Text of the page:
Trends in the UAE
The top countries from which the UAE gained workers from 2016 to 2018 were India, Pakistan, and the Philippines. Conversely, the top countries from which UAE lost workers were Canada, Australia, and Germany. The top industries for growth were the internet, accounting, and e-learning.
The UAE has actively promoted its many advantages to workers. According to the Khaleej Times, the UAE even has gone so far as to offer long-term visas to specialists as an incentive to draw talent to the country. It is clear that the country is serious about attracting workers that will further boost its economy.
Talent migration affects us all in one way or another, as does the continual advancement in technology sectors. Each country is on its own timeline with its own resources, but the global community has enabled people to transfer skills, talent, and ideas across continents and oceans in ways previously unheard of.
The chances are high that if you’re employed in one of these growing fields, traveling will be a part of your job. Whether you’re looking at a short- or long-term stay in the UAE, Bayut can help you find the perfect home for your needs. We have an extensive selection of apartments, homes, and villas available for rent on a weekly, monthly, or yearly basis.
We used the “World Bank LinkedIn Digital Data for Development” by World Bank Group and LinkedIn Corporation, licensed under CC BY 3.0 to examine the migration of workers around the world. All numbers presented were calculated based on net migration (arrivals minus departures). The data were normalized by LinkedIn member count in each country to allow for more equitable comparisons.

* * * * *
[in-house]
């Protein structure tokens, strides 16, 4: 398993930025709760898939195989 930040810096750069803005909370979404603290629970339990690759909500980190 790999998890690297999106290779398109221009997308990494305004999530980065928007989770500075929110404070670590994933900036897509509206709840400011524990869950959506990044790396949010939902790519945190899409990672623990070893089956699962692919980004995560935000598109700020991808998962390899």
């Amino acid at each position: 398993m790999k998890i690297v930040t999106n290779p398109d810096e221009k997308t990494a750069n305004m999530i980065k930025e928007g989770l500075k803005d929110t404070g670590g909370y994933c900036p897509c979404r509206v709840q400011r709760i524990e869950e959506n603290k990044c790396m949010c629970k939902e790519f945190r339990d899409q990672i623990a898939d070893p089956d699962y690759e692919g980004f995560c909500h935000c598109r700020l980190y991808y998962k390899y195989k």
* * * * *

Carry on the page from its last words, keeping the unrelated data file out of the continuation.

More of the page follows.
Only countries with at least 100,000 LinkedIn members at the end of 2017 were included in the data set.
Net gains and losses were calculated annually. Our visualizations of the data present the annual averages from 2016 to 2018. LinkedIn data only showed aggregated data when 50 or more LinkedIn members met the criteria to be queried. Any blanks in the data were typically due to bilateral flows not crossing the 50-observation threshold or countries only having net gains or losses on the platform.
More information about the data set and how metrics were calculated can be found here.
Due to the nature of the data, migration flows represented likely do not represent a comprehensive view of the total migration landscape of various countries. LinkedIn better covers white-collar workers and highly skilled industries, which are likely overrepresented in the data.
Fair Use Statement
In a connected world, it pays to know where industries are growing and which skills are in demand (and where). If you know someone who’d benefit from the information presented here, please feel free to share this research with them for any noncommercial reuse. We ask that you link back here so that the study can be viewed in its entirety. This also gives our contributors credit for their efforts.